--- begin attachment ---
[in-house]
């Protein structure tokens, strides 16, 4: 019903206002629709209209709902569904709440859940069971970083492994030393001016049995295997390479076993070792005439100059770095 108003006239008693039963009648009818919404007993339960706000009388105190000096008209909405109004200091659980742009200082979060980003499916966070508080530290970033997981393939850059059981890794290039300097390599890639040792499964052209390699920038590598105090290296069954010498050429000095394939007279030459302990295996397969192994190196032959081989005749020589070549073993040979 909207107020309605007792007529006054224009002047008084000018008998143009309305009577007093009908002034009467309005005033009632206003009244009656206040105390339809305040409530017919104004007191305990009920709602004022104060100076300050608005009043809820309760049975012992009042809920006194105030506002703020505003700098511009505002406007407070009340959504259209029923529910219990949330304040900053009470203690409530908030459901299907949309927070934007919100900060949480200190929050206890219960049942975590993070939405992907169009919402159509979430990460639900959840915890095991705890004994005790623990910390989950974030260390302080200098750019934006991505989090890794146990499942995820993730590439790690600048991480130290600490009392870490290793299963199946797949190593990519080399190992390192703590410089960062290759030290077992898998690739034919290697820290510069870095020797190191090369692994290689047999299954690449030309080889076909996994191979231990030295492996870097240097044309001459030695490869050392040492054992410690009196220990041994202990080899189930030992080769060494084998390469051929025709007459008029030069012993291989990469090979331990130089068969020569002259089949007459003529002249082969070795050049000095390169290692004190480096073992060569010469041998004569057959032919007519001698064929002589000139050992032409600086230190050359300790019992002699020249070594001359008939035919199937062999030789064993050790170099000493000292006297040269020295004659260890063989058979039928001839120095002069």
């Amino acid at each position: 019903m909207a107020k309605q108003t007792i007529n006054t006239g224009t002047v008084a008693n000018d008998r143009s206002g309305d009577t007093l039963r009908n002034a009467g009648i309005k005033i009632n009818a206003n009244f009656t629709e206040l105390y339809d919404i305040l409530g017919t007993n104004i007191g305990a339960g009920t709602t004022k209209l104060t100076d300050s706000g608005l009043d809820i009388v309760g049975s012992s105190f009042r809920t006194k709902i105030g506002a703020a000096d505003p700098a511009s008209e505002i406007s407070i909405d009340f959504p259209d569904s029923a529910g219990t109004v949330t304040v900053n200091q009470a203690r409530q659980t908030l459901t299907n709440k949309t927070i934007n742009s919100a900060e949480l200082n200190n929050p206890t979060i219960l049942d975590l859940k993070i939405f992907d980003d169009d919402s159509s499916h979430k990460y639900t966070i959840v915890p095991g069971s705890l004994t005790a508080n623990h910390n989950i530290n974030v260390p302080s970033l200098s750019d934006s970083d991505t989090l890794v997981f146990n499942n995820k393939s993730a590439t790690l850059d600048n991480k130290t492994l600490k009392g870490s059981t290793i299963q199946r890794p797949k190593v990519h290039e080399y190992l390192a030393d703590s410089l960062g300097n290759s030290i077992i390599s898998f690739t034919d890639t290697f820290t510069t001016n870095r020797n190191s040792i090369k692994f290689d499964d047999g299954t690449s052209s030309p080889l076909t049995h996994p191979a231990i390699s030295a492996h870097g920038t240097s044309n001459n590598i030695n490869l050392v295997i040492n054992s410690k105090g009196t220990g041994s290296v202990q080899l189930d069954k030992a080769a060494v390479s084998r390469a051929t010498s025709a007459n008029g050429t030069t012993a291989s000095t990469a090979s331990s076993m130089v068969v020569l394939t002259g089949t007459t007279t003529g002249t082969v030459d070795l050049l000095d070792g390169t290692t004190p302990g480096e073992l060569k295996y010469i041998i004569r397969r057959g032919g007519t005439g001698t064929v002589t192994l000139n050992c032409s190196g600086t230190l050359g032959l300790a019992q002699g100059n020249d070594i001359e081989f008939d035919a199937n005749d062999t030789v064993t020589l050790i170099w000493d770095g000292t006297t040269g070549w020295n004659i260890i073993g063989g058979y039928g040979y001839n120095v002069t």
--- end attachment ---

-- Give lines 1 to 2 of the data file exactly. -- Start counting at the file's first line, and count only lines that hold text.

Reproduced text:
[in-house]
């Protein structure tokens, strides 16, 4: 019903206002629709209209709902569904709440859940069971970083492994030393001016049995295997390479076993070792005439100059770095 108003006239008693039963009648009818919404007993339960706000009388105190000096008209909405109004200091659980742009200082979060980003499916966070508080530290970033997981393939850059059981890794290039300097390599890639040792499964052209390699920038590598105090290296069954010498050429000095394939007279030459302990295996397969192994190196032959081989005749020589070549073993040979 909207107020309605007792007529006054224009002047008084000018008998143009309305009577007093009908002034009467309005005033009632206003009244009656206040105390339809305040409530017919104004007191305990009920709602004022104060100076300050608005009043809820309760049975012992009042809920006194105030506002703020505003700098511009505002406007407070009340959504259209029923529910219990949330304040900053009470203690409530908030459901299907949309927070934007919100900060949480200190929050206890219960049942975590993070939405992907169009919402159509979430990460639900959840915890095991705890004994005790623990910390989950974030260390302080200098750019934006991505989090890794146990499942995820993730590439790690600048991480130290600490009392870490290793299963199946797949190593990519080399190992390192703590410089960062290759030290077992898998690739034919290697820290510069870095020797190191090369692994290689047999299954690449030309080889076909996994191979231990030295492996870097240097044309001459030695490869050392040492054992410690009196220990041994202990080899189930030992080769060494084998390469051929025709007459008029030069012993291989990469090979331990130089068969020569002259089949007459003529002249082969070795050049000095390169290692004190480096073992060569010469041998004569057959032919007519001698064929002589000139050992032409600086230190050359300790019992002699020249070594001359008939035919199937062999030789064993050790170099000493000292006297040269020295004659260890063989058979039928001839120095002069």